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Black Flag: Who's Got the 10½?: Live (1986)
Reviewer Rating: 3.5
Contributed by: JohnGentileJohnGentile
(others by this writer | submit your own)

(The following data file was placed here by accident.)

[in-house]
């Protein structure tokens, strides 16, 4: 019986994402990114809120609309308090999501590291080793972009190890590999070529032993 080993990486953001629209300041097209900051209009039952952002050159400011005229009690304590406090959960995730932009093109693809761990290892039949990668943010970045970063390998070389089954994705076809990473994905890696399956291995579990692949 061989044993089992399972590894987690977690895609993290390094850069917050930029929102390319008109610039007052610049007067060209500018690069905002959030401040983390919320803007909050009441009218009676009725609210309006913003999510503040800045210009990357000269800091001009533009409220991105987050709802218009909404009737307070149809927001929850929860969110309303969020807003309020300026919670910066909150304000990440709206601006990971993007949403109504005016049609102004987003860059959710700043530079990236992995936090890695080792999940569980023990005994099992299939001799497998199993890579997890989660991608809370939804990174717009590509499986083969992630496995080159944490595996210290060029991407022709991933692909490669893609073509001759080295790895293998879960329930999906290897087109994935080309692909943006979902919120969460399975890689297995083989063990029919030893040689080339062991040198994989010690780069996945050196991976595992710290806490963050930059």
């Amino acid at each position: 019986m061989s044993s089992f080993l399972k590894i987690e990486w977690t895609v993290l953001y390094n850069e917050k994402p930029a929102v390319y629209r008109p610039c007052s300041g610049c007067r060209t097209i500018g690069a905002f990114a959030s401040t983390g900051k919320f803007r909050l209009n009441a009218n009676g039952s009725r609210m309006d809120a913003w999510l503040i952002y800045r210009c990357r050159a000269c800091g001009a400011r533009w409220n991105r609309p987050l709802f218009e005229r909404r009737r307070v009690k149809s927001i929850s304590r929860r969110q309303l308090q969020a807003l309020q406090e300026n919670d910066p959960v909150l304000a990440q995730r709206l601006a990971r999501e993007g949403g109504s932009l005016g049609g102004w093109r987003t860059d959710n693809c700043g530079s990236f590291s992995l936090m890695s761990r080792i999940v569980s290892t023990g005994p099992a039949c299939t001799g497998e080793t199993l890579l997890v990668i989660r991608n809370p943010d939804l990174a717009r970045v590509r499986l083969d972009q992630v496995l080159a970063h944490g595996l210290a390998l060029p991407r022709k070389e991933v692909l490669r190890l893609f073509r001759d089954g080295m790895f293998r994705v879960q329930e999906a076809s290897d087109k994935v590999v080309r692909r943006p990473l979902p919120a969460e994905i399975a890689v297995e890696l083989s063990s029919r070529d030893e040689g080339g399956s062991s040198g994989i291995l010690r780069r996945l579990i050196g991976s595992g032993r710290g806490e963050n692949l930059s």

Often the debate arises on whether it was Henry Rollins or Greg Ginn that ruined Black Flag. Sometimes Unicorn’s 1982-1983 injunction on Black Flag releases is singled out as the culprit. Despite valid points on all sides, the fact is that all three theories blaming someone for ruining Black Flag are wrong simply because Black Flag was never ruined. While the immediate differences between the pre-Damaged and post-Damaged output are quite striking, let’s remember that with every release, Black Flag evolved its sound going in dramatic new directions. What made Black Flag stand out is that it was willing to take risks that its contemporaries eschewed. Look at the entirely non-musical Dez-era song “Machine,” or Rollins’ version of “Damaged 1.” These songs stand as some of Black Flag’s greatest moments because they were risky, dangerous, and completely brand new. So, once Black Flag began to evolve past Damaged, it’s unfair to accuse the band of changing or being ruined. In contrast, Black Flag seemed to be the most punk of all by refusing to identify with a certain image, sound and vehemently remaining DIY. So on the band’s final release, the live Who's Got the 10½?, Black Flag matured into an infinitely interesting, sometimes meandering, improvisational unit.
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